Algae in your plate?

If you are a sushi lover, you are probably familiar with nori, this seaweed that is used in the manufacture of these rolls with a thousand and one possibilities. But did you know that there are several hundred types of algae?

As with the more famous vegetables, some types of seaweed have more nutritional value than others. Algae are generally classified by their color; whether red, brown or green, and are chosen for their fiber, antioxidant and mineral content, including iodine.

You are probably already eating seaweed without even realizing it!

Yes, several varieties of yogurt (especially the low-fat versions) contain carrageenan. The latter can also appear as E407 (food classification code). Its usefulness for the food industry comes from its property of thickening and gelling a product, but this use of algae is more or less interesting; carrageenan is possibly linked to the development of gastrointestinal disorders. Instead, opt for whole seaweed, which is mostly found dry in our grocery stores. If it’s the seaweed in brine that you like, be sure to rinse it off before eating it, as it’s very salty.

Among the most popular, we find among others: wakame, nori, kombu, sea bean, dulse, sea lettuce, spirulina. The latter is in fact a microalgae, sold in powder form. It is commonly used by vegans to meet their needs for vitamin B12, which is found mainly in the animal kingdom, except spirulina which is an exception. However, the disadvantage of B12 which is found in spirulina is that its bioavailability is very low, therefore very little absorbed. Despite the impressive percentages of B12 on Spirulina Nutrition Facts labels, their action is rather limited. For vegans, supplements sold in pharmacies are therefore a better option to meet their needs for this vitamin, essential for the integrity of the nervous system and blood.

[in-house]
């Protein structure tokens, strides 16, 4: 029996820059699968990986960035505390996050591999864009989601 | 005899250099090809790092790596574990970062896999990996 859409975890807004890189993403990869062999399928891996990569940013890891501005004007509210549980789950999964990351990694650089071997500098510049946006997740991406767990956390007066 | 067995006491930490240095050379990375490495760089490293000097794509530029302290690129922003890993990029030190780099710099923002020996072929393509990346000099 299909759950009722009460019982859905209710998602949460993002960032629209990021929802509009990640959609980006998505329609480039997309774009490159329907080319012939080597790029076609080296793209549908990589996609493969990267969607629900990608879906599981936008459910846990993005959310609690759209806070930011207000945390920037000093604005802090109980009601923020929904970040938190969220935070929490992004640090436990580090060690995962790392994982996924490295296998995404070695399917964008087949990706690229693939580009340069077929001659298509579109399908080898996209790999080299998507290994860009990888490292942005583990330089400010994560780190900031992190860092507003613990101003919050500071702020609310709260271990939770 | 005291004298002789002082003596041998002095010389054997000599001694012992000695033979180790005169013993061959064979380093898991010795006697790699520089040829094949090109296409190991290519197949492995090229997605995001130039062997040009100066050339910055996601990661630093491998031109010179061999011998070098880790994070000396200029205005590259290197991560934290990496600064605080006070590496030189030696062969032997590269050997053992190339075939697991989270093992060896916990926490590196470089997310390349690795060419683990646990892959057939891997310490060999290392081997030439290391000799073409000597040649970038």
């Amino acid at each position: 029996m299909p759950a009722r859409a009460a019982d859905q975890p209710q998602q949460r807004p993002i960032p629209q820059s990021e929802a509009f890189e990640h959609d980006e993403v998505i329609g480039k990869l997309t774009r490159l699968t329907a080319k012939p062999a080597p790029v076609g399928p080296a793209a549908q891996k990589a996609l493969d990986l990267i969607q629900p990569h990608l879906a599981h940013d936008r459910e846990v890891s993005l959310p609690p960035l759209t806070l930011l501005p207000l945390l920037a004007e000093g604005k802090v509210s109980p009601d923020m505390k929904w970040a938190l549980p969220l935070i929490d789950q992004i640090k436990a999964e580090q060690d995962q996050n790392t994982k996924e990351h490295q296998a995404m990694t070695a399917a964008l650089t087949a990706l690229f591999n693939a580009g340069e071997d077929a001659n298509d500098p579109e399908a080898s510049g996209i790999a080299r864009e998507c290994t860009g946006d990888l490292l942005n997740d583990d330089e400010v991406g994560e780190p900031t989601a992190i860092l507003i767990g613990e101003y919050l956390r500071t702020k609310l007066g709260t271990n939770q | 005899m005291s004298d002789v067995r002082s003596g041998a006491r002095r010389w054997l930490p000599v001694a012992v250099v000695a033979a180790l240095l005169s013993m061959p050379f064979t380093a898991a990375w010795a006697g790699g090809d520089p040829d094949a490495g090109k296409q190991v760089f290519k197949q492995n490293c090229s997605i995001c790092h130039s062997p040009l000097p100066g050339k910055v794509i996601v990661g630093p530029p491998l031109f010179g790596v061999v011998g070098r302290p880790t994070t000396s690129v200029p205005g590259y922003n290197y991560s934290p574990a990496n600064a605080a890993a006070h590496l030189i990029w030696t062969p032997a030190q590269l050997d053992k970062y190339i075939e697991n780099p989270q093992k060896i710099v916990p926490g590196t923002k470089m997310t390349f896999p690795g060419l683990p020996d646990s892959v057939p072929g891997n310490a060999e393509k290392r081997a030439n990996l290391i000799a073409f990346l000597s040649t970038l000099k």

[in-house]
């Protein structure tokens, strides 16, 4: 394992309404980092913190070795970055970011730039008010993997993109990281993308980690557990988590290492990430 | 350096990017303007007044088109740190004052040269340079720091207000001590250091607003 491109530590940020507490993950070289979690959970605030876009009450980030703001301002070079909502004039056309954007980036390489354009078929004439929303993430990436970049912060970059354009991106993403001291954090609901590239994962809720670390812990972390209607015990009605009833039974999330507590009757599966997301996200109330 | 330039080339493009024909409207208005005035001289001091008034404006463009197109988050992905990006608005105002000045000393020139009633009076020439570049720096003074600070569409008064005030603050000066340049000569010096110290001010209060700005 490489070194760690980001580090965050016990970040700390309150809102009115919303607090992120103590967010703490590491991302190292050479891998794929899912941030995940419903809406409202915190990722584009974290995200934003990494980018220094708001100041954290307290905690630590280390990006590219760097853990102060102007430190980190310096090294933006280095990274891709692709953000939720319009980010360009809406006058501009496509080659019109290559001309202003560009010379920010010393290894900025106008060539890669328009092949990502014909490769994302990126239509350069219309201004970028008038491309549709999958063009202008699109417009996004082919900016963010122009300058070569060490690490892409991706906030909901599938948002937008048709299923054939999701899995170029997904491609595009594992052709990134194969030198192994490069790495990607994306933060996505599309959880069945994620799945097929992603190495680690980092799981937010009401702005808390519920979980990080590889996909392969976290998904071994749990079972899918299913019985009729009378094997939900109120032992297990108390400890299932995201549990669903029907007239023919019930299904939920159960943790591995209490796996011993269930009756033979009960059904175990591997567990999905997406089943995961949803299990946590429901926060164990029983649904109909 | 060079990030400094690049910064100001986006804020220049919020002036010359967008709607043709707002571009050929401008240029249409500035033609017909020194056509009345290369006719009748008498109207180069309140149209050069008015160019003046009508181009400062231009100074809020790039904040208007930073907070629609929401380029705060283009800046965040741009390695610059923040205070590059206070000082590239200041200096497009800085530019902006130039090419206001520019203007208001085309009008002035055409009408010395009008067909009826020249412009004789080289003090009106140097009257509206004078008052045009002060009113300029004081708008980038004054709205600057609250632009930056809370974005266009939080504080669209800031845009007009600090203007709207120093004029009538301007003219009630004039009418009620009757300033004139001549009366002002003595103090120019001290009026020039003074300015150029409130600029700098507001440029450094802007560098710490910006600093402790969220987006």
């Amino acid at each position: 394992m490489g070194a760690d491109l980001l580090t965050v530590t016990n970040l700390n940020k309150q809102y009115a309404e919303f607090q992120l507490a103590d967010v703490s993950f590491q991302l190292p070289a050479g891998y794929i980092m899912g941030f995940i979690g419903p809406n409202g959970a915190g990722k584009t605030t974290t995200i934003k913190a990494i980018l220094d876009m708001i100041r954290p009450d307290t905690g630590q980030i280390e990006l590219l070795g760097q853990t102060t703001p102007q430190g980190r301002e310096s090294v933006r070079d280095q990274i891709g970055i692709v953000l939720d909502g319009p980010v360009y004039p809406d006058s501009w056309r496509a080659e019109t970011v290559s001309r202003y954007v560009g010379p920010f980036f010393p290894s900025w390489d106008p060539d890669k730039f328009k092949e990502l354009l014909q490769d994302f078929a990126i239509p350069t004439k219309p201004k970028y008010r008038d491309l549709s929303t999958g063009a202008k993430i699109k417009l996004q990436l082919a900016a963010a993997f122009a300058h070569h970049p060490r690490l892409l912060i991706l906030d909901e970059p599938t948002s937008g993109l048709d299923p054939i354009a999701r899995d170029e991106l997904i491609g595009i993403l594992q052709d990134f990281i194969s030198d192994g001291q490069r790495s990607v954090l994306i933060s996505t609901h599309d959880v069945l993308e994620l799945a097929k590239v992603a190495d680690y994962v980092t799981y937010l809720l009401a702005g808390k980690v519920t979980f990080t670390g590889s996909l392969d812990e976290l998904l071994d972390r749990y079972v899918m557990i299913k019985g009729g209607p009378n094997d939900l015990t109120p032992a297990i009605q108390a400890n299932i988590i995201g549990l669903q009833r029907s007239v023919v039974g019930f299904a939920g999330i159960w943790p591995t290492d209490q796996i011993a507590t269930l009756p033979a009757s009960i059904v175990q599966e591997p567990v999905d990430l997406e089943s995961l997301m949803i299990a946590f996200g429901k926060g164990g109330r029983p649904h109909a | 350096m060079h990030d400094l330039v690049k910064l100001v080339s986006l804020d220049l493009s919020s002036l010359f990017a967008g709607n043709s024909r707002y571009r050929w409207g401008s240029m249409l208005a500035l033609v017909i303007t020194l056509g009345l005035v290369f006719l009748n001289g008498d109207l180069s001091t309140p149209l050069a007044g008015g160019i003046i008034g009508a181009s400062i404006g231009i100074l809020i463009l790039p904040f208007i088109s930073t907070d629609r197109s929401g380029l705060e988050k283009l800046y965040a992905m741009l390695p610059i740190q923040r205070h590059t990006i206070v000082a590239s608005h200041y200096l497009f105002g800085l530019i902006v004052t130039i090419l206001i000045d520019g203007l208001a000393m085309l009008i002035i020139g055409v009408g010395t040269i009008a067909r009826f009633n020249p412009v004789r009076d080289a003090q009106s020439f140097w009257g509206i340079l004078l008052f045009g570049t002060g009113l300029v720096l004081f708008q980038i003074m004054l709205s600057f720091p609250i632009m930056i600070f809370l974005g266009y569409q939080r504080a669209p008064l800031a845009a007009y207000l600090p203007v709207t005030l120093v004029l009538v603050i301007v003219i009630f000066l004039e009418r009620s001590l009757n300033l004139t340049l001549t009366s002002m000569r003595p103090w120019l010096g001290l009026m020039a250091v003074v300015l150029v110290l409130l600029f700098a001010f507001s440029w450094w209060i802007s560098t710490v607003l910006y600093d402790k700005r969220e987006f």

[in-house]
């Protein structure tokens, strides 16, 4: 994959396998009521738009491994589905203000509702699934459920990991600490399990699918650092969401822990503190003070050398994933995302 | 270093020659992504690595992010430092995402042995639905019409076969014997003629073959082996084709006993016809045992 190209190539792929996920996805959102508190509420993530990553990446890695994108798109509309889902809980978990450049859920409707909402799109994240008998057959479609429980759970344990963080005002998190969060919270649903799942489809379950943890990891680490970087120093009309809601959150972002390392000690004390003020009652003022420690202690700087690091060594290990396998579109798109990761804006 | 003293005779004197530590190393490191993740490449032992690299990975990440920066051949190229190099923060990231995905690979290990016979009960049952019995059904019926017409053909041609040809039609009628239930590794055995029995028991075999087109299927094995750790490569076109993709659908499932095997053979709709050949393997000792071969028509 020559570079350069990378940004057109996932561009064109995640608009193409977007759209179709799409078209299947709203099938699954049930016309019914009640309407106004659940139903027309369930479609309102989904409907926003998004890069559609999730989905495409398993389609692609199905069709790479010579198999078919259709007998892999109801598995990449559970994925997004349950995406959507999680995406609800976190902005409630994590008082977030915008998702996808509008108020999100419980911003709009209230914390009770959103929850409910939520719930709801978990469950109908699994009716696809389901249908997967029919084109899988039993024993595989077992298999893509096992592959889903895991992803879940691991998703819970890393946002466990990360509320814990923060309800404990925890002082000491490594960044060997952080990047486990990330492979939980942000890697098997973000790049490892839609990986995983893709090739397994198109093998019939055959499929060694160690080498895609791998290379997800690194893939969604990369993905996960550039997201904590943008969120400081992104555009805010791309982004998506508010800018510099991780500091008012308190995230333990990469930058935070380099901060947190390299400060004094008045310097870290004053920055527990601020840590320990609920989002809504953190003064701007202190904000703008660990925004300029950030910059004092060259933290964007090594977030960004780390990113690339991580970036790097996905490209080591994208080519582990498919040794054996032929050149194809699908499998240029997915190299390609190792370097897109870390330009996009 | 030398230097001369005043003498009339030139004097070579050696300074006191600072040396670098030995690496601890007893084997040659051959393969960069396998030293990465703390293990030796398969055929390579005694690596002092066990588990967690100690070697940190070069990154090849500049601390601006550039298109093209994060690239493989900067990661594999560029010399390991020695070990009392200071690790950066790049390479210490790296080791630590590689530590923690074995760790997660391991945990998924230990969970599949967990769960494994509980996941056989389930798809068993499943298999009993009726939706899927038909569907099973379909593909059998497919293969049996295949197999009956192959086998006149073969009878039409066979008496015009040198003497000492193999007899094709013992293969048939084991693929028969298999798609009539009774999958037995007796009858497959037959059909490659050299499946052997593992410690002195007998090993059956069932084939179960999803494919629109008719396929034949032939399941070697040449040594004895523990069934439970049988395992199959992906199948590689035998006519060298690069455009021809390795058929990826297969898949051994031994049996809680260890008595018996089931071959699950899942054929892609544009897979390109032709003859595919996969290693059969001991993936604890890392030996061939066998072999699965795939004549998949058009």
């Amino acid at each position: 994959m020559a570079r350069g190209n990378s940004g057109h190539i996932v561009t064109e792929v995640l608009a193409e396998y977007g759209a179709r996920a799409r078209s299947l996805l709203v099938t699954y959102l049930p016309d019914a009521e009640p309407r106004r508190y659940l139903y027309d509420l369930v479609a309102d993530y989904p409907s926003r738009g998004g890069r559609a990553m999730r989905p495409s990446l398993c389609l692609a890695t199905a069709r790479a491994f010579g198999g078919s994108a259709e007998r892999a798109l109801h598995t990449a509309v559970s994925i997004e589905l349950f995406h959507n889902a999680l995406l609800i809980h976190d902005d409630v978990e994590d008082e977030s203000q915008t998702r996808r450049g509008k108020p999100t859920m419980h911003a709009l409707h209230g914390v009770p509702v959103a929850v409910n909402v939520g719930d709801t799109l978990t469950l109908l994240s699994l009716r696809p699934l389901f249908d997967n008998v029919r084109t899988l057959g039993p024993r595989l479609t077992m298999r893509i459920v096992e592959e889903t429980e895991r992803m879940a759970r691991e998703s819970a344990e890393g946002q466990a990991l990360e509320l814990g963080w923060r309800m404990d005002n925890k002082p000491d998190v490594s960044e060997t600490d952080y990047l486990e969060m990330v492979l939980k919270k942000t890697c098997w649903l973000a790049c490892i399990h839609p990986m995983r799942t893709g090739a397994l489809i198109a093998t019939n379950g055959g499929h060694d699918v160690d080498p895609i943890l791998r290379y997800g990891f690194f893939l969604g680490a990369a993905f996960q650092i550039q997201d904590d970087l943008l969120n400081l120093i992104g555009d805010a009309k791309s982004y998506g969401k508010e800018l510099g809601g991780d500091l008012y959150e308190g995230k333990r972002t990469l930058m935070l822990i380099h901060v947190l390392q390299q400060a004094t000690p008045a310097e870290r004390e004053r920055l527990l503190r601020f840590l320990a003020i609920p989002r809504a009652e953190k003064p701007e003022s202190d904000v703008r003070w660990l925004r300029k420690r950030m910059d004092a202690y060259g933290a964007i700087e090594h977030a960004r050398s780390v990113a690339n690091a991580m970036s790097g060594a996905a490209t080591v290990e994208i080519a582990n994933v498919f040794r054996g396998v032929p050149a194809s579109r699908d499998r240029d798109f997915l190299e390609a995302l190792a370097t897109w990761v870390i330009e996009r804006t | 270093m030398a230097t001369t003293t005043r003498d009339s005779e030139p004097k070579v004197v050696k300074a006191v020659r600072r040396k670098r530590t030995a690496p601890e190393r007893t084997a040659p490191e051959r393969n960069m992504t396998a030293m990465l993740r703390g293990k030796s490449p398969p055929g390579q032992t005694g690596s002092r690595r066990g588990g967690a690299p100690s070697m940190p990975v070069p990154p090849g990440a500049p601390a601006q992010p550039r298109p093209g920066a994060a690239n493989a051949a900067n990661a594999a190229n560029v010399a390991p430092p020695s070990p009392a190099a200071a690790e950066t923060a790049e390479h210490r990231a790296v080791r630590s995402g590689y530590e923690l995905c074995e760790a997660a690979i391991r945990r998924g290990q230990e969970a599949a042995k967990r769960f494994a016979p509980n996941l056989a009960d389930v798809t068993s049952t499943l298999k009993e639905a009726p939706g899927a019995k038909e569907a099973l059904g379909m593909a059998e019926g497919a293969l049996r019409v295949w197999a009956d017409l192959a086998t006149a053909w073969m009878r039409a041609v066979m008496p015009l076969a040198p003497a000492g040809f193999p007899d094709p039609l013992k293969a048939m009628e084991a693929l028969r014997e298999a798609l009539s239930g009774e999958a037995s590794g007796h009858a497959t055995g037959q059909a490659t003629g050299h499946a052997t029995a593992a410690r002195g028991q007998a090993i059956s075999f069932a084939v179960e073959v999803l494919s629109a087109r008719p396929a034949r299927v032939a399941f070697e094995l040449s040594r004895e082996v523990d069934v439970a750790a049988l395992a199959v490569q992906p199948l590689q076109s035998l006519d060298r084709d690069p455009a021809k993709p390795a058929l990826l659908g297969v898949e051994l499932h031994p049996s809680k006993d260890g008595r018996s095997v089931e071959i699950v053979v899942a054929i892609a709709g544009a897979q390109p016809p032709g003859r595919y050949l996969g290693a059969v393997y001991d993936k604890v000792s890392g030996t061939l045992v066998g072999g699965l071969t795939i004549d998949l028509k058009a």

Seaweed has this special taste called umami. Umami is actually a Japanese term which means: delicious taste! Umami is now recognized as the 5th taste, the others being sweet, salty, sour and bitter.

Tips to better integrate it

When looking to increase our intake of a particular food, say algae, it is important to find various ways to incorporate it into dishes that we love if we want the change to persist over time. Seaweed works well in your fish and seafood dishes, with pasta or rice, in an omelet, with vegetables or even in salads. Seaweed can be easily used as decoration or as a flavoring, but can also be served as a vegetable in its own right.

Try this Tempeh bowl  and sprinkle it with a few seaweed leaves, sliced ​​into thin strips!

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